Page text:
I'd like to end this post on a positive note, but for once I can't think of one. There isn't likely to be any good come out of this. I just hope those affected can eventually get over the trauma. My thoughts are with them.
Saturday, May 18, 2019
Friday, May 17, 2019
This kit is sizable injection-loulded affair for a pair of 4mm scale semi-detatched town houses. The moulings are really high-quality and include all the detail you'd hope for - and more. The saircases are part of the kit, modellers are expected to build the interiror!
To provide the wall finishes, a couple of sheets of pre-printed paper are included. These models are to be yellow London brick with red brick detailing.
Even the floors are printed, complete with carpets.
This is a really hi-fi kit but who were Scenerama? I've never heard of them.
And, this is the big question, are these kits and the very similar looking Hornby R273 OO Gauge Victorian Semi-Detached Houses Kit's the same thing? If so, this could be another very underatted Hornby product.
Thursday, May 16, 2019
This is a first, the feature layout in the latest Garden Rail is our own garden railway built in a day. The shortest-lived line in the magazine and one that I discovered when I set out the article, that I hadn't taken nearly enough pictures of!
Not to worry, there's also plenty of making with a nice battery electric steam loco and L&B coaches. You also get ex-South African wagons from a kit, but with plenty of added detail.
If you fancy a trip down under, we've a report from an Aussie garden railway meeting and learn why you make sure you don't have to stick your arm along a tunnel to retrieve a faulty train...
Wednesday, May 15, 2019
Heading to a 'spoons on Broad Street in Birmingham (classy, I know), I spotted this rather impressive building. Dating from the time when the city was a powerhouse of industry, it appealed to me as a potential major building on a dockside model railway layout.
The upper floors looks like something Superquick would design, but are a simple scratchbuild. The lower windows would be trickier without a laser cutter, but an alternative design could be worked out.
The best bit is the clock tower set at an angle to the corner. I like this bit best as it says something about civic pride. This was never meant to be a dodgy nightclub.
Tuesday, May 14, 2019
Inside, someone decided to mould the seats and door cards in dark brown plastic. This is wrong, they should be black, as this VW colour chart shows.
Much of the inside is left in its black plastic state as the dash and steering wheel should be slightly shiny too.
The mohair roof is sprayed matt black to contrast with the rubber or leatherette bits.
Finally, the wheels are painted silver but hubcaps left chrome. Mind you, in my experience, they pretty quickly go rusty!
Monday, May 13, 2019
Inspired by my trip to Stanford Hall, I have dug a plastic kit for a cabriolet Beetle out from the stash. One that will hopefully be a nice simple job to stick together.
Imai's kit is from the Junior range. Apparently, it can be built with a motor, although sadly, there isn't one included in this kit. Nor the working headlights - and I'm going to resist the temptation to do something about this.
The main body is a single moulding with plenty of chromed parts to add. We love chromed parts, don't we?
Step 1 - respray the main body. I think the idea is that you are supposed to use the self-coloured plastic, but that's rubbish as at the very least you'll need to polish it once the mould lines are removed from the top of the wings. And they really must be, it's one of those lovely curvy areas you look at on a bug.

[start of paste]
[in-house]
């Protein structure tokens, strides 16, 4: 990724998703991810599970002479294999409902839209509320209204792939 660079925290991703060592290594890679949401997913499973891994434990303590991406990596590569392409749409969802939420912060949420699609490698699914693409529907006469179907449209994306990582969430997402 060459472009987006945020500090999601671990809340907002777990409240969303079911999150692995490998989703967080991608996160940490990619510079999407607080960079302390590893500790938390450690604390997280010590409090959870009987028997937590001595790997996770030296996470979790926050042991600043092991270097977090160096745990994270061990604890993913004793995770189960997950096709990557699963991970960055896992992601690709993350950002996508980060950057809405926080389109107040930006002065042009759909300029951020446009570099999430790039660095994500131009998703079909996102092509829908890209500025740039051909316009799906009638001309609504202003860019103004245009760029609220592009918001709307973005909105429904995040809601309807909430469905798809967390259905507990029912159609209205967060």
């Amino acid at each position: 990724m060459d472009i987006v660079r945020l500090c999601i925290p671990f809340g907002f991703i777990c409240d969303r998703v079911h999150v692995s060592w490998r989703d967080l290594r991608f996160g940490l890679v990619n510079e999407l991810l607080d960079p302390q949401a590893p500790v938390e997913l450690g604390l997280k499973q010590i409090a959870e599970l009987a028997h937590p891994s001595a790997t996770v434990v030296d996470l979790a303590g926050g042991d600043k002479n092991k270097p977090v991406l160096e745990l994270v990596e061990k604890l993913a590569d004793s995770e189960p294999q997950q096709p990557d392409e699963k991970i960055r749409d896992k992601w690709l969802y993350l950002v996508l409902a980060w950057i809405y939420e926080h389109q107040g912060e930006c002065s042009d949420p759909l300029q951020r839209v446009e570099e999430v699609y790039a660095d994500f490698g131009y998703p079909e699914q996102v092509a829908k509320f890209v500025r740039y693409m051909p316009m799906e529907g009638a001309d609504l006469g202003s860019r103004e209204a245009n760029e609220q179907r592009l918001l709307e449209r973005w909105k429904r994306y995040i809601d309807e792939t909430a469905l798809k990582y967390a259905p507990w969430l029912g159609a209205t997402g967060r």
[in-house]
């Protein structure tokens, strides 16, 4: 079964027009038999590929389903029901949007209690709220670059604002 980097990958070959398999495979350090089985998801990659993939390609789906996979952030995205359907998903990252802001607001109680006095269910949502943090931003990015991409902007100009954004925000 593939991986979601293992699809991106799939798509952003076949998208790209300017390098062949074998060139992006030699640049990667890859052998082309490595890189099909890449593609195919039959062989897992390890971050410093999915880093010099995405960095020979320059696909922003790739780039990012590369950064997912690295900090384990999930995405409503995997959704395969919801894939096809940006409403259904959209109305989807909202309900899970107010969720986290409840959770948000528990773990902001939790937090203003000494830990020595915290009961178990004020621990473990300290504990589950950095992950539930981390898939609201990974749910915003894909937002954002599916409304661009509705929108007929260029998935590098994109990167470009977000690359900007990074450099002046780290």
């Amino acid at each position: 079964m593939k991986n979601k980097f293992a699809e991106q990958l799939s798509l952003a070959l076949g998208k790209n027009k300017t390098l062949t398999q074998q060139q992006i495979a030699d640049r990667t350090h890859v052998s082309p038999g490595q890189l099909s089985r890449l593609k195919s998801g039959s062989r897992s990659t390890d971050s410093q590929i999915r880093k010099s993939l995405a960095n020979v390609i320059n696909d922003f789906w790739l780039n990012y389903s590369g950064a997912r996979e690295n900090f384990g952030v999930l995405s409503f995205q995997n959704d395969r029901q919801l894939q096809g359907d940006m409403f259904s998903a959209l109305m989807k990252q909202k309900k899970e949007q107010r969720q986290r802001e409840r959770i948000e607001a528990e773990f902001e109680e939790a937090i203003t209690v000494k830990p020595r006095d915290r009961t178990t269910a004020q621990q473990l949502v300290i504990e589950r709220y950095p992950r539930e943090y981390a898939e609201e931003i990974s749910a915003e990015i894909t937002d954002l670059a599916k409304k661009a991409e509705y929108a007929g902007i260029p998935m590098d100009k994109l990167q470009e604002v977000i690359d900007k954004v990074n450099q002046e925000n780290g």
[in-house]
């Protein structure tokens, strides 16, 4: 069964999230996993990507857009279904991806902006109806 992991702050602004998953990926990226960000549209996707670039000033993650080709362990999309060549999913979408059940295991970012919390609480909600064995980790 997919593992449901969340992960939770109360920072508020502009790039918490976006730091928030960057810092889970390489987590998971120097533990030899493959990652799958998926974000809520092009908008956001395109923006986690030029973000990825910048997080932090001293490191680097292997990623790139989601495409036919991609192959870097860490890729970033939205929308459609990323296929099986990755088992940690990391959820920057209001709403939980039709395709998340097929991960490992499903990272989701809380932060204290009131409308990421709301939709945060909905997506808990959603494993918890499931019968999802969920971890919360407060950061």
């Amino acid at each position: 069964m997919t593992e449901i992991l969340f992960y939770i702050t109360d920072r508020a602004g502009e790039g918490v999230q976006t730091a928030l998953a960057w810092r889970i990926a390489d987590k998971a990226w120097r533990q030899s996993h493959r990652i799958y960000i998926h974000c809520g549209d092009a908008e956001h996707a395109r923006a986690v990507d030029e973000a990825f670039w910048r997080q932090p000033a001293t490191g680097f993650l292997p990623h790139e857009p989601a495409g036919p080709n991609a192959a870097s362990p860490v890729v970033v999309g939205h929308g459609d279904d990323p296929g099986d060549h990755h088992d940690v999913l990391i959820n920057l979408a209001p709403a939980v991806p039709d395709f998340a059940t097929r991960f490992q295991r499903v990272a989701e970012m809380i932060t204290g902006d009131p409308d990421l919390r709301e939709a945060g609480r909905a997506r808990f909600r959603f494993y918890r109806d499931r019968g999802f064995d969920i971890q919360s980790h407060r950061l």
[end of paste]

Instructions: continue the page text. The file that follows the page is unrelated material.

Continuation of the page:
Paint of choice is Arrow Red from the Humbrol Acrylic range. Mostly because we seem to have lots of cans of the stuff left over from other projects. Working outside (the spray booth is packed away) it goes on well in light coats and dries nicely. I primed the inner wings with white before giving them a dose of body colour too as this is a new car and that's what VW did.
Sunday, May 12, 2019
I really want to get my Beetle back on the road. Trouble is, I'm light on skills and space to work. I know there are people who restore cars in a wet field, but that's not me. I need the welding done - spannering I'm happy to tackle.
So, I trot off to my favourite VW show for the first time in years. I used to be a regular, but the bus going into storage and the car being broken put a stop to that. It seems odd to the turn up in a Peugeot.
First impressions were that it was as good as ever. Between the entrance and main show were some clubs with lines of beautifully restored Porches to gawp at, even if you need seriously deep pockets to own one.
The main trade area had changed though. Less autojumble. More stands selling "vintage" items to dress up your bus or bug. More tat with a Volkswagen logo on it.
I went looking for two things - a plug spanner and long cable ties. There were no tool stalls and I only found the spanner on the last bu one autojumble after 2 trips around the show. I nearly had to go back home and look through the garage properly for mine!
I did notice some stands that sell the more mundane parts not present - I know German and Swedish are now part of the Eurocar parts group, but remember Megabug taking lots of money off me for tiny detail parts to finish the bug first time around and didn't spot them there.
The club displays were impressive, as was the Concours competition. This never seems to attract massive numbers, but then we are at the top of the quality pyramid here so maybe this puts people off a bit.
My favourite chat was with the owner of a lovely 1973 bug, the same year as mine. He has owned it for 40 years, it was his first car. I've not owned mine quite as long, but it was my first car and we both love our vehicles a lot. Wish mine looked as good though.